Who will use the STROBE extension for Equity? For the same reason that people use STROBE, people who have conducted observational studies that build evidence that is relevant to equity, or "equity-relevant observational studies" will use the extension, as well as those wanting to see how the observational studies are reported. In addition, this extension of STROBE for Equity can be used with other STROBE extensions. The STROBE Equity extension will be made publicly available on the Cochrane and Campbell equity methods group website.
How is this global survey contributing to the development of the STROBE-Equity extension? This is the first step to collect broad feedback on our initial proposed items. The next step will be a modified Delphi process with a small multidisciplinary group of stakeholders. A Delphi process is a method for generating consensus or feedback from a group of individuals on a topic using a process in a manner that is inclusive. It is particularly useful when there are a larger number of participants who are not able to have a face-to-face meeting and when a solution can best be determined through subjective opinions of a group of individuals (as opposed to analytically for example). Your input on this survey is extremely valuable and we welcome you to share it with friends and colleagues
For more information, please refer to the study protocol: Improving social justice in observational studies: protocol for the development of a global and Indigenous STROBE-equity reporting guideline.
Health equity is defined as the absence of avoidable and unfair differences in health within and between populations. Observational studies are conducted in real-world settings and are well suited for understanding the distribution of health inequities and monitoring changes in the policy over time. We use the term ‘populations experiencing inequities’ to describe populations who are denied opportunities that others have to benefit from social and environmental conditions that lead to better health. Commitment to health equity is about improving health outcomes for people who experience socially-structured disadvantage and as a result, are not able to achieve their optimal health status. We use the acronym PROGRESS Plus.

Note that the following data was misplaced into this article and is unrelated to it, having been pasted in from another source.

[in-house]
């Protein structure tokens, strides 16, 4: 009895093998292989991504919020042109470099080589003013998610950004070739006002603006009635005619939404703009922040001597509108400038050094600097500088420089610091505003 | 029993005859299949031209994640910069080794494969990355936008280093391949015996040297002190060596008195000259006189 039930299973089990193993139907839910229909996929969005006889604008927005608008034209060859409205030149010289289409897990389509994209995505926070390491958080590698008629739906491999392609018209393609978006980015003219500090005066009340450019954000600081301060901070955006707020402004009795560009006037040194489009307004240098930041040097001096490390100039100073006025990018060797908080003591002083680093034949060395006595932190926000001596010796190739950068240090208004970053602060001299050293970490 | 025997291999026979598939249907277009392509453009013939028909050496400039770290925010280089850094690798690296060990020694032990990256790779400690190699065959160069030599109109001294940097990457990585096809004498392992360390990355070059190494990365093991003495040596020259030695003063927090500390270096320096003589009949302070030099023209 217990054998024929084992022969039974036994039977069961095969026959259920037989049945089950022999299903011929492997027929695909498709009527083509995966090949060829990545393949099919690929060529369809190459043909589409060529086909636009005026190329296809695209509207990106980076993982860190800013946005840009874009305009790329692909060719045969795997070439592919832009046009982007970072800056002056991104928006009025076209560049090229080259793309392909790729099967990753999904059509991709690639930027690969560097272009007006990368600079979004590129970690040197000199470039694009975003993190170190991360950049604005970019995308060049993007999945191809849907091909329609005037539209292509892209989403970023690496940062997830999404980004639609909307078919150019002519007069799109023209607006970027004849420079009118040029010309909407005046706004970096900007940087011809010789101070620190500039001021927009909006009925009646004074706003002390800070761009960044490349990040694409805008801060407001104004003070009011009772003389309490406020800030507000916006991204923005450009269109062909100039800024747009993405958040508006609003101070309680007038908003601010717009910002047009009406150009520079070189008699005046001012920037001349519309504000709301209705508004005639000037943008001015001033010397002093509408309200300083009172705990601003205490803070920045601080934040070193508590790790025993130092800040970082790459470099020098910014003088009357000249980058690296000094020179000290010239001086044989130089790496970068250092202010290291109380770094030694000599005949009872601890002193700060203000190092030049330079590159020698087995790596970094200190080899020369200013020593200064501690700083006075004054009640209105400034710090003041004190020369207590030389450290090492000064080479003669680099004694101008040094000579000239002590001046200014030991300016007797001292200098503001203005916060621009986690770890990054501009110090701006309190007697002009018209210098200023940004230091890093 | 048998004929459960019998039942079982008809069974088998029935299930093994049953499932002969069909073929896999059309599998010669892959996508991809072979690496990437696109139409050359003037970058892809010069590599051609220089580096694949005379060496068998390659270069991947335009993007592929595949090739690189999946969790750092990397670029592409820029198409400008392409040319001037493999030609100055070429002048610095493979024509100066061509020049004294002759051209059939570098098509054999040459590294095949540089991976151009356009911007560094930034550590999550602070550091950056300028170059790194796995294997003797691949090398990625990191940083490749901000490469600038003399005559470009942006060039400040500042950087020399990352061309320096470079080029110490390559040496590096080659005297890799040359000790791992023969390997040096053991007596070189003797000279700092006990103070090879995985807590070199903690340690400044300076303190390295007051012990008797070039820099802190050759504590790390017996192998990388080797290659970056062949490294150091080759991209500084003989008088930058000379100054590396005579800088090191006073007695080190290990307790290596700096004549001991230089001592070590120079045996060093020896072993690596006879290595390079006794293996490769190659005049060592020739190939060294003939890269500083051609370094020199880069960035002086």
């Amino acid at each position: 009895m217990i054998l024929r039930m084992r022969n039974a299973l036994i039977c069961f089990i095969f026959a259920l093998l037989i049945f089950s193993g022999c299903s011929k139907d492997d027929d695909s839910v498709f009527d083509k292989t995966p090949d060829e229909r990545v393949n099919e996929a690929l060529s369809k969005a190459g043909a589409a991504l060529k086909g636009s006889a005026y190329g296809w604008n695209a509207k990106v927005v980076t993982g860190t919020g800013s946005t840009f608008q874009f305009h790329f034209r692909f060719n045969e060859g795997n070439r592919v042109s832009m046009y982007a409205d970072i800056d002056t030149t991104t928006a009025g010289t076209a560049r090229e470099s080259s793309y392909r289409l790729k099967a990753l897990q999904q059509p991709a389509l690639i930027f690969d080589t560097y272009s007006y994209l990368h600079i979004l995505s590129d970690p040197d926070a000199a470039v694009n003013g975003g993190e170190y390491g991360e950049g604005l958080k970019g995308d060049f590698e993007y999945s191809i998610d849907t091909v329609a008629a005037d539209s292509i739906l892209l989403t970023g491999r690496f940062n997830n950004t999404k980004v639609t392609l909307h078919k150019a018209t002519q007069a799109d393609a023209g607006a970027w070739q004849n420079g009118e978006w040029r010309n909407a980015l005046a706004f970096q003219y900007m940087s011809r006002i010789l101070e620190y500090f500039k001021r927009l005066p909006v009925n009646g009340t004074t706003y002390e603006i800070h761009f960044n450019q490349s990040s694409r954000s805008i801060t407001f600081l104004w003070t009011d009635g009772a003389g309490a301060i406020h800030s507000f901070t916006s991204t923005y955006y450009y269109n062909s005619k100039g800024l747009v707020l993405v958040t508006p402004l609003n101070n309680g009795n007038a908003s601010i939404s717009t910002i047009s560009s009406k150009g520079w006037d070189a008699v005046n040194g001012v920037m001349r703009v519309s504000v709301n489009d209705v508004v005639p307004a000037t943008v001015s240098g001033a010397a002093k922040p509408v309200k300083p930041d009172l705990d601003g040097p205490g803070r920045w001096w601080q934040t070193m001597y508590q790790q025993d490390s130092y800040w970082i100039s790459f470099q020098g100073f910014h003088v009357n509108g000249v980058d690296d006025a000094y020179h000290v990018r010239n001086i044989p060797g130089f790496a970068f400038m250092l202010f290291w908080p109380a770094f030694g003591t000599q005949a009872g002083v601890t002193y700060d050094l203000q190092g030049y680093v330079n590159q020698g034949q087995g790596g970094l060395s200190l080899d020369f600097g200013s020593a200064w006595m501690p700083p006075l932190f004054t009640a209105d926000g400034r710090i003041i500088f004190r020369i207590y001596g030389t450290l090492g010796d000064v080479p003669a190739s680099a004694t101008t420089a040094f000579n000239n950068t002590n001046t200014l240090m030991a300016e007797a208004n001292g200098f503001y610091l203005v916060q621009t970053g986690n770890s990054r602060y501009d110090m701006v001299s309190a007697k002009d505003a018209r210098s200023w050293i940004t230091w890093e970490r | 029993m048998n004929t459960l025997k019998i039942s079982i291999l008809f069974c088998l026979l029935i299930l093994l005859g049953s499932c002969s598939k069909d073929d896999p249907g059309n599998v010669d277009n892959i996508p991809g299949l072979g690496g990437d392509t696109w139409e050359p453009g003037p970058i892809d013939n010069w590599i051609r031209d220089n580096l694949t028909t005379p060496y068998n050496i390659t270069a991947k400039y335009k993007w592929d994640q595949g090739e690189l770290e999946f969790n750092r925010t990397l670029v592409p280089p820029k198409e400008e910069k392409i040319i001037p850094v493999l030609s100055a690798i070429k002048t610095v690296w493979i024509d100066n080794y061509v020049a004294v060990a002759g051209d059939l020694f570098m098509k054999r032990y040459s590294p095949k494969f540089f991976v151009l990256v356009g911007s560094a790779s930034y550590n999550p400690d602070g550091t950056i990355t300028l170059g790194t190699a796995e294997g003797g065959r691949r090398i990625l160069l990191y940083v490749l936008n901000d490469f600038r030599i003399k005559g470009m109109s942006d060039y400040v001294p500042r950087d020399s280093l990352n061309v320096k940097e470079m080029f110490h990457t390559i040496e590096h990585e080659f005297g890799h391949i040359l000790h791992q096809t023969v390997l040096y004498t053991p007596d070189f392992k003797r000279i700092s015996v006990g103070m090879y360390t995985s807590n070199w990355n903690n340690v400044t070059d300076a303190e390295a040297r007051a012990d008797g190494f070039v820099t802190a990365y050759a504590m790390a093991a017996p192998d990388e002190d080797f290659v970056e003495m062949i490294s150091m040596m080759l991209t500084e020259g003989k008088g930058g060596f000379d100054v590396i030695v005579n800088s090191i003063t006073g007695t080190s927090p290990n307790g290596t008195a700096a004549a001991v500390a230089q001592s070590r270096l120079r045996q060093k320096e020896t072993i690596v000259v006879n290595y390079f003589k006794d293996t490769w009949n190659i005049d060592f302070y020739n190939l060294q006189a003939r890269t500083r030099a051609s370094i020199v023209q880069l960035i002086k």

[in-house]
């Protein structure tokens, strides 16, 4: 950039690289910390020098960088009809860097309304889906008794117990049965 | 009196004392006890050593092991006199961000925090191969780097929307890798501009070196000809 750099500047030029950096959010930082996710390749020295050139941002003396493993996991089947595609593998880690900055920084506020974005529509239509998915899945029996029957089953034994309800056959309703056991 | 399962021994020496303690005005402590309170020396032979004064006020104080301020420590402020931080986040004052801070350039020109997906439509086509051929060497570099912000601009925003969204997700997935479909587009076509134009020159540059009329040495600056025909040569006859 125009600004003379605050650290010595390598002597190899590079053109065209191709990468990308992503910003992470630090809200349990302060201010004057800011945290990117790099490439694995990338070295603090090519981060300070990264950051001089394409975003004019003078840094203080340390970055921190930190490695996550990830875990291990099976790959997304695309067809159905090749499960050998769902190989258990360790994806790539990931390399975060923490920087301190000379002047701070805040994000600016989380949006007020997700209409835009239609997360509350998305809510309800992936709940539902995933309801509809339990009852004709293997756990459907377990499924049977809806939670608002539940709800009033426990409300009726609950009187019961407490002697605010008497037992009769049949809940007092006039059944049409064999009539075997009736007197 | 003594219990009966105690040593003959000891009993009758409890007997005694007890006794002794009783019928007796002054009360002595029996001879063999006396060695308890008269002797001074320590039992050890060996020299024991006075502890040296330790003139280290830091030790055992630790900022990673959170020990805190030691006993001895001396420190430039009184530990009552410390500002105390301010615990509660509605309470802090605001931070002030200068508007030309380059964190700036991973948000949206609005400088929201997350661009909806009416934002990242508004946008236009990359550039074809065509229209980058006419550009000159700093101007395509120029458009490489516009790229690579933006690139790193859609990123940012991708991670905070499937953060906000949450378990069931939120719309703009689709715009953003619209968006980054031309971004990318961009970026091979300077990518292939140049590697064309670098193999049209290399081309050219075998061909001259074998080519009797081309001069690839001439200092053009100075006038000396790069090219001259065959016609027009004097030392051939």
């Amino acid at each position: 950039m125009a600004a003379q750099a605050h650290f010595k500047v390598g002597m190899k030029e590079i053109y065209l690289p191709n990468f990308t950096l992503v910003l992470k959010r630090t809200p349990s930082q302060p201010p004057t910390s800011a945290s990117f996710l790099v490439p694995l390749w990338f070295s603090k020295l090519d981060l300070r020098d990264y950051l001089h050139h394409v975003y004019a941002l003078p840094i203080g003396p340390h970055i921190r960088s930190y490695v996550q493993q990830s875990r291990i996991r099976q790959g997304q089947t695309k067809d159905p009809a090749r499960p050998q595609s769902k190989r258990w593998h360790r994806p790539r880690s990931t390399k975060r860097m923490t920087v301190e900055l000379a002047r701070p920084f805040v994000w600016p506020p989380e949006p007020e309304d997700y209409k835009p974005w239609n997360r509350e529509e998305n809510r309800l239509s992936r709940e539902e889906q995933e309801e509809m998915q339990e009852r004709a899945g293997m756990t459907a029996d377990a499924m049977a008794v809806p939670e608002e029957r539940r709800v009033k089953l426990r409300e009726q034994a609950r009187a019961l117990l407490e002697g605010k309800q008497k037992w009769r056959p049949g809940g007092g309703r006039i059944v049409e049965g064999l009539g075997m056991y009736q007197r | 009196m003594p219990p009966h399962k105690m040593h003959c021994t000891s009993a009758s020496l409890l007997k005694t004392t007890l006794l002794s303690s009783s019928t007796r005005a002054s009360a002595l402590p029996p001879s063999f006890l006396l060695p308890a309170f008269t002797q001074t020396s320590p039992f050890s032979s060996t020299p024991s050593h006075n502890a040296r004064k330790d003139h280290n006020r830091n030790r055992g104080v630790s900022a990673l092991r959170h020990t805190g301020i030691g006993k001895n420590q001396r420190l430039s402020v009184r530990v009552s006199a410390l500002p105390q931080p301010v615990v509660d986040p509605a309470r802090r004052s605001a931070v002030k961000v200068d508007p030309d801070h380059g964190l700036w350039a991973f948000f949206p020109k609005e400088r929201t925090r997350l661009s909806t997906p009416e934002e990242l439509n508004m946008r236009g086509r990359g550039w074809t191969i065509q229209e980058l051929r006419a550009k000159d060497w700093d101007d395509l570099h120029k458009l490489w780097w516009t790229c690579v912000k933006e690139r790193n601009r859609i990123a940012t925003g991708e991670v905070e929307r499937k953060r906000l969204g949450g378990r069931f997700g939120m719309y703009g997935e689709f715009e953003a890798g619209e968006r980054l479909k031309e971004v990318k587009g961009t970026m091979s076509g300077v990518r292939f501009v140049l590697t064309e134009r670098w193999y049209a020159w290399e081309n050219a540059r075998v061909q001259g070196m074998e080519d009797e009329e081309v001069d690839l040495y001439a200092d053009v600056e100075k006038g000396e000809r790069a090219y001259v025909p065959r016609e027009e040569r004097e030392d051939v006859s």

CIHR-funded, 4 year project led by Drs Vivian Welch, Sarah Funnell, Janet E Jull, and Lawrence C Mbuagbaw to develop an equity extension of the STROBE reporting guideline for observational studies.
Health inequities can go frequently unreported in observational studies. This international group of scientists, educators, decision-makers, ethicists, funders, and patients, using an integrated knowledge translation approach, proposes to develop an extension to the STROBE (STrengthening the Reporting of OBservational studies in Epidemiology) guideline to deal specifically with these disparities. The project will embed a parallel stream focused on evidence related to Indigenous research. After assessing available guidance for reporting health equity in observational studies and assessing current reporting, they plan to seek international feedback, then conduct an evidence and consensus-driven process to develop a reporting guideline. The project started in January 2021. A series of empirical studies are planned, followed by a consensus meeting, with the final reporting guideline and statement expected in 2024.
See all the project details on the Open Science Framework.
STROBE-Equity Extension on the EQUATOR website